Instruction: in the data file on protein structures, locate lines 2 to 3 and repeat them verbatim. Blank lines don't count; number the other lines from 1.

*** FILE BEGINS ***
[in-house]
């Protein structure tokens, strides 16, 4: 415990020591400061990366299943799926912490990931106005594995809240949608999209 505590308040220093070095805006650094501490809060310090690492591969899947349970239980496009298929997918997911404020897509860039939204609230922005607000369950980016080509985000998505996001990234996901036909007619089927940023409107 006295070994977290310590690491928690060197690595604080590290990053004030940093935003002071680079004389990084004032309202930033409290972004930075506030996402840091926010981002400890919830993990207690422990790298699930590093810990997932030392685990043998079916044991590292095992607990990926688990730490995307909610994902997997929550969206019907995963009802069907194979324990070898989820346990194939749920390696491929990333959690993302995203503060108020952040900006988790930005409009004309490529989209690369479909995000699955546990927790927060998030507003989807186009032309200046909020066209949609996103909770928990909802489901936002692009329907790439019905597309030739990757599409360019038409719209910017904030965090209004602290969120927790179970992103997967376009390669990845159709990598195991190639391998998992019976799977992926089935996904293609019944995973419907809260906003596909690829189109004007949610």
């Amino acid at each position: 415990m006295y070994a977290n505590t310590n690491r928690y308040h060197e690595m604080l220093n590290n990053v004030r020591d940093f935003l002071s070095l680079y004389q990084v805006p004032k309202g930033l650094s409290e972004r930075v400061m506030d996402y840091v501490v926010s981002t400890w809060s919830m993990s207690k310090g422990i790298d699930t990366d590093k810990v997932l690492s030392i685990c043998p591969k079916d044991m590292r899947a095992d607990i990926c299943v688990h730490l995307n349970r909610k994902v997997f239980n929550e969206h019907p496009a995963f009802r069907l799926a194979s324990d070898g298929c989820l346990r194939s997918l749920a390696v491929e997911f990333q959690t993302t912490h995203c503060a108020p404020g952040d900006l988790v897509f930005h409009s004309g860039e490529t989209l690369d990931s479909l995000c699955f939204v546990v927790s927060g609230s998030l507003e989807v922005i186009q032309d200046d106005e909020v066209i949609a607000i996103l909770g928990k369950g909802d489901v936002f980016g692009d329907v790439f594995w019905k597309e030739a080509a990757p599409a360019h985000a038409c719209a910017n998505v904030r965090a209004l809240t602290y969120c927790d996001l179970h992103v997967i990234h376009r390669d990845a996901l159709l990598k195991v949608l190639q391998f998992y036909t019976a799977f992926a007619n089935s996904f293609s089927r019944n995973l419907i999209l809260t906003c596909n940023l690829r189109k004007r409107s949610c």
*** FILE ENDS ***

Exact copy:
């Protein structure tokens, strides 16, 4: 415990020591400061990366299943799926912490990931106005594995809240949608999209 505590308040220093070095805006650094501490809060310090690492591969899947349970239980496009298929997918997911404020897509860039939204609230922005607000369950980016080509985000998505996001990234996901036909007619089927940023409107 006295070994977290310590690491928690060197690595604080590290990053004030940093935003002071680079004389990084004032309202930033409290972004930075506030996402840091926010981002400890919830993990207690422990790298699930590093810990997932030392685990043998079916044991590292095992607990990926688990730490995307909610994902997997929550969206019907995963009802069907194979324990070898989820346990194939749920390696491929990333959690993302995203503060108020952040900006988790930005409009004309490529989209690369479909995000699955546990927790927060998030507003989807186009032309200046909020066209949609996103909770928990909802489901936002692009329907790439019905597309030739990757599409360019038409719209910017904030965090209004602290969120927790179970992103997967376009390669990845159709990598195991190639391998998992019976799977992926089935996904293609019944995973419907809260906003596909690829189109004007949610």
């Amino acid at each position: 415990m006295y070994a977290n505590t310590n690491r928690y308040h060197e690595m604080l220093n590290n990053v004030r020591d940093f935003l002071s070095l680079y004389q990084v805006p004032k309202g930033l650094s409290e972004r930075v400061m506030d996402y840091v501490v926010s981002t400890w809060s919830m993990s207690k310090g422990i790298d699930t990366d590093k810990v997932l690492s030392i685990c043998p591969k079916d044991m590292r899947a095992d607990i990926c299943v688990h730490l995307n349970r909610k994902v997997f239980n929550e969206h019907p496009a995963f009802r069907l799926a194979s324990d070898g298929c989820l346990r194939s997918l749920a390696v491929e997911f990333q959690t993302t912490h995203c503060a108020p404020g952040d900006l988790v897509f930005h409009s004309g860039e490529t989209l690369d990931s479909l995000c699955f939204v546990v927790s927060g609230s998030l507003e989807v922005i186009q032309d200046d106005e909020v066209i949609a607000i996103l909770g928990k369950g909802d489901v936002f980016g692009d329907v790439f594995w019905k597309e030739a080509a990757p599409a360019h985000a038409c719209a910017n998505v904030r965090a209004l809240t602290y969120c927790d996001l179970h992103v997967i990234h376009r390669d990845a996901l159709l990598k195991v949608l190639q391998f998992y036909t019976a799977f992926a007619n089935s996904f293609s089927r019944n995973l419907i999209l809260t906003c596909n940023l690829r189109k004007r409107s949610c």